When Malaysian Airlines flight 370 failed to arrive, authorities at first concluded it had crashed in a relatively shallow part of the Gulf of Thailand. As the days passed more countries dispatched ships and aircraft to the area. At one point 25 countries were contributing to efforts to locate the missing plane and perhaps even find survivors.
The tragedy of MH370 had at least some benefit. The supposed crash site was not far from the hotly contested Spratly Island chain yet Vietnam, Philippines and China all joined the multinational effort along with the US, Singapore, Thailand, Australia and many others. Asia’s simmering strategic rivalries seemed to be put aside for a basic humanitarian concern.
Territorial faultlines revealed
Appearances of collaboration, however, are deceiving. Far from providing a common endeavour on which to build some much-needed trust, the search for the missing plane exposed just how unsettled the regional environment has become.
The long search and its frustrations, especially the wasted fortnight effort in the South China Sea, has rebounded badly on bilateral relations in the region. That China, via official news agency Xinhua, would criticise America for failing to pass on information is not entirely surprising. That relations with Malaysia would suffer was more unexpected.
Malaysia’s handling of information and public relations has been poor and widely criticised. But China has itself been less than deft in denouncing Kuala Lumpur’s “dereliction of duty”. While relations between the two are rectifiable, that China publicly castigated one of its better friends in southeast Asia showed a lack of diplomatic sophistication in handling a complex emergency.
Other bilateral relationships have also been strained. As events unfolded it appears that Thai officials had determined that the jet abruptly headed west and crossed the Malay peninsula but they did not pass this on to Malaysia.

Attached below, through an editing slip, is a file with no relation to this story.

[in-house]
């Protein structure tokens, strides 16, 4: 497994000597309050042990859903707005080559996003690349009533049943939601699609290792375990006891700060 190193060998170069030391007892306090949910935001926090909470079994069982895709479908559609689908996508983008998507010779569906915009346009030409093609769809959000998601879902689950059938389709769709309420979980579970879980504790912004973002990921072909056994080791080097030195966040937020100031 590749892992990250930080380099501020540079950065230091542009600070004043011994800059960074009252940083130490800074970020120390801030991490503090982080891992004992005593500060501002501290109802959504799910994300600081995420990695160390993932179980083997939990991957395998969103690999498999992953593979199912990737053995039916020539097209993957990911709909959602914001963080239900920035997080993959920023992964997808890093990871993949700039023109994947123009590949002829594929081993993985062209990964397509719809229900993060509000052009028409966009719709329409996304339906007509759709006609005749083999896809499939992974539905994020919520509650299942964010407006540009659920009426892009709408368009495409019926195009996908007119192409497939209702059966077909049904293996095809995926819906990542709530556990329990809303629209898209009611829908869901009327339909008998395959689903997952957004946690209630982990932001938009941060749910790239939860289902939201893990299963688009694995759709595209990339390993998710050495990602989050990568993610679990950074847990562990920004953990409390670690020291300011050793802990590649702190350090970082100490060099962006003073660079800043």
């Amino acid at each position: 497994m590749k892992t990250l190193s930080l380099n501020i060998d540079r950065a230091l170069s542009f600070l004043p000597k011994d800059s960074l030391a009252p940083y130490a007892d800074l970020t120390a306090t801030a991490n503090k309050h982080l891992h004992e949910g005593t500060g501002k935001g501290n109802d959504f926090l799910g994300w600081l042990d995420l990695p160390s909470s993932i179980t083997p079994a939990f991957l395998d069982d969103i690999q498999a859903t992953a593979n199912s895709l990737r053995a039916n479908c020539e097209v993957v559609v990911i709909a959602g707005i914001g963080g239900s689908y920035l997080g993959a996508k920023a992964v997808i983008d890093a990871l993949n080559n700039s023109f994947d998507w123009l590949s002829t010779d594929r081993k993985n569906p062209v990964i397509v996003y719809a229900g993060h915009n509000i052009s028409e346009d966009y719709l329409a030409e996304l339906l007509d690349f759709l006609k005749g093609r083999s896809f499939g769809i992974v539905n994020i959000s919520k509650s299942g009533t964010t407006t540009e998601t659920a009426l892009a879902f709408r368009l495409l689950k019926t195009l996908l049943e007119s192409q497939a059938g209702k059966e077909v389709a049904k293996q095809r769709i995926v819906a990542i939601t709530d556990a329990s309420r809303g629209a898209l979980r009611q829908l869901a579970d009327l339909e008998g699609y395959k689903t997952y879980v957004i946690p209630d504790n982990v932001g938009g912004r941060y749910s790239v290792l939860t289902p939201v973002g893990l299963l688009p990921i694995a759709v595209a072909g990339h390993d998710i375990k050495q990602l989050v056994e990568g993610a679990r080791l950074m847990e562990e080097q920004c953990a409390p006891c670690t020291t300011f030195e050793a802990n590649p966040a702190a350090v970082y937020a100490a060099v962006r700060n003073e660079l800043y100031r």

Some have even argued that Japan’s lack of participation early in the search has further worsened Sino-Japanese relations.
Among the most disconcerting facets of this saga was the way in which parties to the South China Sea dispute prioritised their long-running territorial claims ahead of search and rescue efforts. China chose not to deploy vessels in the vicinity of the supposed crash site; it kept craft in place to maintain pressure on the Philippines and dispatched large ships from over 1000 nautical miles away to join in the search.
Both the Philippines’ and Vietnam’s commitments to territorial disputes hampered aspects of their contributions to the search.
Although these decisions were ultimately immaterial to the search outcome given the fate of the plane, they illustrate that even in the case of human disaster Asia’s territorial disputes remain the political priority.
Perhaps most worryingly, some feel that the problems around information flows and flight tracking will provide China with a pretext to establish a South China Sea version of its East China Sea Air Defence Identification Zone (ADIZ), announced last December to international consternation. If it does so, tensions will be further ratcheted up.
Failings expose empty rhetoric
Since the mid-1970s, southeast Asian states have been talking about co-ordination and collaboration in search and rescue as well as humanitarian and disaster relief. The rhetoric on such commitments has grown substantially in recent years. Yet beyond carefully planned exercises, the ability of ASEAN members and their interlocutors to cooperate during crises has been poor.
The tragedy of MH370 ought to have been a spur to put aside intra-mural differences, as was the case during the SARS crisis of 2002-03. Instead, it has shown poor levels of functional co-operation, anaemic mechanisms and low levels of trust.
The ASEAN Emergency Rapid Assessment Team was not used. ASEAN itself was missing in action and no meaningful multilateral co-ordination was visible. When various countries released information it was in a patchy and frankly mistrustful manner.
MH370 has publicly exposed regional mechanisms as ineffectual and reinforced the pervasive sense of uncertainty that grips the region. If states cannot put aside their differences for something like this, there is very little chance that they are going to be able to take much harder steps to reduce tensions.
In this human tragedy was the potential to build trust among Asian states. In failing to seize this opportunity not only did the search take much longer than it should have, Asia’s states underlined just how febrile regional security settings are becoming.